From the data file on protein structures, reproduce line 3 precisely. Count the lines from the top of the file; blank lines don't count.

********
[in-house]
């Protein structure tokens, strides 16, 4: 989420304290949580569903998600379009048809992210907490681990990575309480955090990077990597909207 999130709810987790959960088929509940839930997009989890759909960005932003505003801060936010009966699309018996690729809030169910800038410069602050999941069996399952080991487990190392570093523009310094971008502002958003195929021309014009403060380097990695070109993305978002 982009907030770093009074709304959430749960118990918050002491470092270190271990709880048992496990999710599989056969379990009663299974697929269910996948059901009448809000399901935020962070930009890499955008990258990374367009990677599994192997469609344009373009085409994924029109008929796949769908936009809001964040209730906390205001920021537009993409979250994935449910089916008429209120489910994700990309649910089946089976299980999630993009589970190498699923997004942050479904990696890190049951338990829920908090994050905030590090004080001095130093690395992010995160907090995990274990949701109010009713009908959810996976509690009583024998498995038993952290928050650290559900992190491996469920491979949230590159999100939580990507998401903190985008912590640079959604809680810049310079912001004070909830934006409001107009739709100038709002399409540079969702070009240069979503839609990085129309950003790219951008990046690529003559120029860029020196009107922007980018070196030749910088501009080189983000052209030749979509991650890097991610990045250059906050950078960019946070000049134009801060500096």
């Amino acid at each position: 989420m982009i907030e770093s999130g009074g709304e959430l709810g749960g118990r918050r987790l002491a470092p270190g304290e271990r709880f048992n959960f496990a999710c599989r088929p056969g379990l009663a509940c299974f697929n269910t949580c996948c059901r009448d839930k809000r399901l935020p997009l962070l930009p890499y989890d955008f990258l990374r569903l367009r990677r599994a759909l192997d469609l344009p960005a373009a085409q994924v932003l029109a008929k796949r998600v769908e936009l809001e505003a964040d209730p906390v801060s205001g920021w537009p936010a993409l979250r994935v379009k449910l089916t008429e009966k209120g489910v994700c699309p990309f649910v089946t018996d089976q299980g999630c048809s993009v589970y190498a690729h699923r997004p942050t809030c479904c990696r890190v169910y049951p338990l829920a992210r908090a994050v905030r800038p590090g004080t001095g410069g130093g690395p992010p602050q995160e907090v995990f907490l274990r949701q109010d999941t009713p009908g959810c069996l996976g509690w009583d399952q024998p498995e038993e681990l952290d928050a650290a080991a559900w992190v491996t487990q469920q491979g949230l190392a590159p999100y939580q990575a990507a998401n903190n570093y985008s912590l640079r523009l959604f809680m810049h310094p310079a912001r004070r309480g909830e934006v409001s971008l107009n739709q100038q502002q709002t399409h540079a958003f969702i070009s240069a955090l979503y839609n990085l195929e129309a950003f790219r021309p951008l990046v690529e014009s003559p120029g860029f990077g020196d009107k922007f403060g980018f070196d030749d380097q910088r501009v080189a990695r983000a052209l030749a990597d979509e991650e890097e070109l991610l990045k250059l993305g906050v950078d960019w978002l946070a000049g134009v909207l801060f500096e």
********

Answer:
């Amino acid at each position: 989420m982009i907030e770093s999130g009074g709304e959430l709810g749960g118990r918050r987790l002491a470092p270190g304290e271990r709880f048992n959960f496990a999710c599989r088929p056969g379990l009663a509940c299974f697929n269910t949580c996948c059901r009448d839930k809000r399901l935020p997009l962070l930009p890499y989890d955008f990258l990374r569903l367009r990677r599994a759909l192997d469609l344009p960005a373009a085409q994924v932003l029109a008929k796949r998600v769908e936009l809001e505003a964040d209730p906390v801060s205001g920021w537009p936010a993409l979250r994935v379009k449910l089916t008429e009966k209120g489910v994700c699309p990309f649910v089946t018996d089976q299980g999630c048809s993009v589970y190498a690729h699923r997004p942050t809030c479904c990696r890190v169910y049951p338990l829920a992210r908090a994050v905030r800038p590090g004080t001095g410069g130093g690395p992010p602050q995160e907090v995990f907490l274990r949701q109010d999941t009713p009908g959810c069996l996976g509690w009583d399952q024998p498995e038993e681990l952290d928050a650290a080991a559900w992190v491996t487990q469920q491979g949230l190392a590159p999100y939580q990575a990507a998401n903190n570093y985008s912590l640079r523009l959604f809680m810049h310094p310079a912001r004070r309480g909830e934006v409001s971008l107009n739709q100038q502002q709002t399409h540079a958003f969702i070009s240069a955090l979503y839609n990085l195929e129309a950003f790219r021309p951008l990046v690529e014009s003559p120029g860029f990077g020196d009107k922007f403060g980018f070196d030749d380097q910088r501009v080189a990695r983000a052209l030749a990597d979509e991650e890097e070109l991610l990045k250059l993305g906050v950078d960019w978002l946070a000049g134009v909207l801060f500096e």